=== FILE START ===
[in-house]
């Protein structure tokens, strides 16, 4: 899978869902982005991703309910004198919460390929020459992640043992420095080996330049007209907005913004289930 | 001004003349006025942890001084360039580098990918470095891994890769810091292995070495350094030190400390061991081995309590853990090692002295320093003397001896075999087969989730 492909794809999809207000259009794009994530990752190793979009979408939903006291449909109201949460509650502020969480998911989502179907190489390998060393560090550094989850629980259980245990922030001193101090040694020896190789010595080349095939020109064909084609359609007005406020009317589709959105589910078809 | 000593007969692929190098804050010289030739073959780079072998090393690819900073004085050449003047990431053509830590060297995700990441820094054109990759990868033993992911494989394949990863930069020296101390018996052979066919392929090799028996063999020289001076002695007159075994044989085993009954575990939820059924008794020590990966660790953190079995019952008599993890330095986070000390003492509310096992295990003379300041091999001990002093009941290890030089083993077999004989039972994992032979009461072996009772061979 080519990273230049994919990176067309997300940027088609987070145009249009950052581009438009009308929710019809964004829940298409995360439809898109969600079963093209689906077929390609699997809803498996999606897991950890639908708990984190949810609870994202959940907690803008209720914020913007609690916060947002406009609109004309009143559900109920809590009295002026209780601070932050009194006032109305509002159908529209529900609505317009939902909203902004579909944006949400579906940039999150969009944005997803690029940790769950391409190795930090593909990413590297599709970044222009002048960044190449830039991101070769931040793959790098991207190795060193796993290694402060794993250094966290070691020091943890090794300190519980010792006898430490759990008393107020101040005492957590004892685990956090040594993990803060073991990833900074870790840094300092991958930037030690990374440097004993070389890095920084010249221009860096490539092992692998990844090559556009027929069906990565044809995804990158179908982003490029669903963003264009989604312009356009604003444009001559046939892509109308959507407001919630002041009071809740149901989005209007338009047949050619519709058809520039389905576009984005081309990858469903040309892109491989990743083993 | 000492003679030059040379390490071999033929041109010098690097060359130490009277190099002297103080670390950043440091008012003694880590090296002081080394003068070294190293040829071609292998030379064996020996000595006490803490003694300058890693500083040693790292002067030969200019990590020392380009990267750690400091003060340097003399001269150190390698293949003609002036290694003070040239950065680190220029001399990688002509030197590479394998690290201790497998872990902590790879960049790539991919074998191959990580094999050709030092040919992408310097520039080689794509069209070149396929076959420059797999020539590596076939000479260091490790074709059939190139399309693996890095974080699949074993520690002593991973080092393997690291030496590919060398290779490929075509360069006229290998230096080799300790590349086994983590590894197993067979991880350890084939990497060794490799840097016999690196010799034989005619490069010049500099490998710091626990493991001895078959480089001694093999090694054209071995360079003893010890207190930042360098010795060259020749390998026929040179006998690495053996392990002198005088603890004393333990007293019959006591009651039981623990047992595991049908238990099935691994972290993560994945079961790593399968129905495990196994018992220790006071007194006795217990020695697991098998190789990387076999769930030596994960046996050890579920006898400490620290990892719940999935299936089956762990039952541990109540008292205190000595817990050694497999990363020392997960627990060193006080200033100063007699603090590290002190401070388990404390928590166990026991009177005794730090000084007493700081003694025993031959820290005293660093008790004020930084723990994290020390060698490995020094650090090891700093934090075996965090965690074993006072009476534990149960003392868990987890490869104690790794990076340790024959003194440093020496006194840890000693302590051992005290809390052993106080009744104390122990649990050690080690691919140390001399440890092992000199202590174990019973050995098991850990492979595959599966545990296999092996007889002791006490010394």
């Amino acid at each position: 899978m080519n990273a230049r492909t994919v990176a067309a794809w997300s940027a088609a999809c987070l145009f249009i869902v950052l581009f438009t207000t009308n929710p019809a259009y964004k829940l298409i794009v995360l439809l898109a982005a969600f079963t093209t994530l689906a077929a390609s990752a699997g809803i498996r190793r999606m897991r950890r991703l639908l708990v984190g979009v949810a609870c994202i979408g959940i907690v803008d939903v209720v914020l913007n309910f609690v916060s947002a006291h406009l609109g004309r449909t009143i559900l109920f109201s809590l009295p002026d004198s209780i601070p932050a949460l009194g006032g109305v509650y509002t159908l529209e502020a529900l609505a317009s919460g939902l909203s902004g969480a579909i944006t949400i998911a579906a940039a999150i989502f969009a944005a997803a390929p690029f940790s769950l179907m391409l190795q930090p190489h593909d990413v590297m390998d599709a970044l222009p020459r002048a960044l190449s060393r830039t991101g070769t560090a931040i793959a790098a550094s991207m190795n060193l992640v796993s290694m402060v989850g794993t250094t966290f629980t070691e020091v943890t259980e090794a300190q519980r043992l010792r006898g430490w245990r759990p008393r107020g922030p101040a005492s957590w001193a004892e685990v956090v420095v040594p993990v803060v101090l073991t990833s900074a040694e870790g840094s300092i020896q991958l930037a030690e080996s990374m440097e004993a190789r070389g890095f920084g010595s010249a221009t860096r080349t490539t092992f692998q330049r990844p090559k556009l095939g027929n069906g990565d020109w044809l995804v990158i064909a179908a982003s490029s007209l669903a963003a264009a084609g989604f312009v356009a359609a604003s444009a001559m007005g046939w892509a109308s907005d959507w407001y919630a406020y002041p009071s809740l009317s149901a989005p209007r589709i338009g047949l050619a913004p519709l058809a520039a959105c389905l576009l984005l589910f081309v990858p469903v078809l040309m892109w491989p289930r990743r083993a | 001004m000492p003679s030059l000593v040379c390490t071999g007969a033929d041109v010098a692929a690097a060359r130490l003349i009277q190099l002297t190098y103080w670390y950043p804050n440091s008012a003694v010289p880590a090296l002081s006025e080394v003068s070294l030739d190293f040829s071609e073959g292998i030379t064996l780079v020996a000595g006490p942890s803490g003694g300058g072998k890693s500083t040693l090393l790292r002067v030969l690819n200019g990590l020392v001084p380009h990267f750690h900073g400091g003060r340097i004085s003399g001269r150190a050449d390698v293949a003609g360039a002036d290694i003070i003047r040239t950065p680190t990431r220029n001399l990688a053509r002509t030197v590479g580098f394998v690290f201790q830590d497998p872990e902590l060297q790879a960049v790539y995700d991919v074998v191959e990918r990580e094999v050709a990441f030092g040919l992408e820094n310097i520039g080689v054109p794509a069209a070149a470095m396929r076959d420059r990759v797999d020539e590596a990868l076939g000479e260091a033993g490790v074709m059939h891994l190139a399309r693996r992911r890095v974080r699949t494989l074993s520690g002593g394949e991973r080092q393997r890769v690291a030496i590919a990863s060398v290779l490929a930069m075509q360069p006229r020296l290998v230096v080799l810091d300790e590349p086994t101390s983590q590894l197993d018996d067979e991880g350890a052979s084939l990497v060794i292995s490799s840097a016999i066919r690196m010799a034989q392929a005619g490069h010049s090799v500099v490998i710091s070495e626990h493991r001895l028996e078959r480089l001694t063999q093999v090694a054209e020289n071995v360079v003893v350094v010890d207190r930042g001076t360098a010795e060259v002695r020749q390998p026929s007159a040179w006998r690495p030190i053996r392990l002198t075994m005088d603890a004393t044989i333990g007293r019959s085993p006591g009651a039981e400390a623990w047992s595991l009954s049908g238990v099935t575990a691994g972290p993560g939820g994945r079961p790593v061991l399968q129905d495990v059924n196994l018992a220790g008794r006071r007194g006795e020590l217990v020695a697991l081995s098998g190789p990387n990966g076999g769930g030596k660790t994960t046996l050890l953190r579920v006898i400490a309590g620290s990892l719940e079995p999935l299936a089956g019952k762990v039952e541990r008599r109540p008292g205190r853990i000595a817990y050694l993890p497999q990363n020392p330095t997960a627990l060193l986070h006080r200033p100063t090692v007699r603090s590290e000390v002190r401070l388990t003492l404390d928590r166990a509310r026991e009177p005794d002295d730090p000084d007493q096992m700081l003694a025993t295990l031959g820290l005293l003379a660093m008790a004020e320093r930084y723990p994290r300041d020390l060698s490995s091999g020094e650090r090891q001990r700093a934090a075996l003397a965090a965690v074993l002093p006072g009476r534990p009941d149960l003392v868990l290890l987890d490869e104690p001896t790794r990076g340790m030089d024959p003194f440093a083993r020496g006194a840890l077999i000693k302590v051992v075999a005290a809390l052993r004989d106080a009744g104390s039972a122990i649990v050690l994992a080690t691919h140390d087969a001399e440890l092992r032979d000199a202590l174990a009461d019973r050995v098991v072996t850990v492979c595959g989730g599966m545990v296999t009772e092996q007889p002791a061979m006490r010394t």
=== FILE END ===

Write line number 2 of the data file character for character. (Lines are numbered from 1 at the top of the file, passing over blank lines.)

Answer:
């Protein structure tokens, strides 16, 4: 899978869902982005991703309910004198919460390929020459992640043992420095080996330049007209907005913004289930 | 001004003349006025942890001084360039580098990918470095891994890769810091292995070495350094030190400390061991081995309590853990090692002295320093003397001896075999087969989730 492909794809999809207000259009794009994530990752190793979009979408939903006291449909109201949460509650502020969480998911989502179907190489390998060393560090550094989850629980259980245990922030001193101090040694020896190789010595080349095939020109064909084609359609007005406020009317589709959105589910078809 | 000593007969692929190098804050010289030739073959780079072998090393690819900073004085050449003047990431053509830590060297995700990441820094054109990759990868033993992911494989394949990863930069020296101390018996052979066919392929090799028996063999020289001076002695007159075994044989085993009954575990939820059924008794020590990966660790953190079995019952008599993890330095986070000390003492509310096992295990003379300041091999001990002093009941290890030089083993077999004989039972994992032979009461072996009772061979 080519990273230049994919990176067309997300940027088609987070145009249009950052581009438009009308929710019809964004829940298409995360439809898109969600079963093209689906077929390609699997809803498996999606897991950890639908708990984190949810609870994202959940907690803008209720914020913007609690916060947002406009609109004309009143559900109920809590009295002026209780601070932050009194006032109305509002159908529209529900609505317009939902909203902004579909944006949400579906940039999150969009944005997803690029940790769950391409190795930090593909990413590297599709970044222009002048960044190449830039991101070769931040793959790098991207190795060193796993290694402060794993250094966290070691020091943890090794300190519980010792006898430490759990008393107020101040005492957590004892685990956090040594993990803060073991990833900074870790840094300092991958930037030690990374440097004993070389890095920084010249221009860096490539092992692998990844090559556009027929069906990565044809995804990158179908982003490029669903963003264009989604312009356009604003444009001559046939892509109308959507407001919630002041009071809740149901989005209007338009047949050619519709058809520039389905576009984005081309990858469903040309892109491989990743083993 | 000492003679030059040379390490071999033929041109010098690097060359130490009277190099002297103080670390950043440091008012003694880590090296002081080394003068070294190293040829071609292998030379064996020996000595006490803490003694300058890693500083040693790292002067030969200019990590020392380009990267750690400091003060340097003399001269150190390698293949003609002036290694003070040239950065680190220029001399990688002509030197590479394998690290201790497998872990902590790879960049790539991919074998191959990580094999050709030092040919992408310097520039080689794509069209070149396929076959420059797999020539590596076939000479260091490790074709059939190139399309693996890095974080699949074993520690002593991973080092393997690291030496590919060398290779490929075509360069006229290998230096080799300790590349086994983590590894197993067979991880350890084939990497060794490799840097016999690196010799034989005619490069010049500099490998710091626990493991001895078959480089001694093999090694054209071995360079003893010890207190930042360098010795060259020749390998026929040179006998690495053996392990002198005088603890004393333990007293019959006591009651039981623990047992595991049908238990099935691994972290993560994945079961790593399968129905495990196994018992220790006071007194006795217990020695697991098998190789990387076999769930030596994960046996050890579920006898400490620290990892719940999935299936089956762990039952541990109540008292205190000595817990050694497999990363020392997960627990060193006080200033100063007699603090590290002190401070388990404390928590166990026991009177005794730090000084007493700081003694025993031959820290005293660093008790004020930084723990994290020390060698490995020094650090090891700093934090075996965090965690074993006072009476534990149960003392868990987890490869104690790794990076340790024959003194440093020496006194840890000693302590051992005290809390052993106080009744104390122990649990050690080690691919140390001399440890092992000199202590174990019973050995098991850990492979595959599966545990296999092996007889002791006490010394």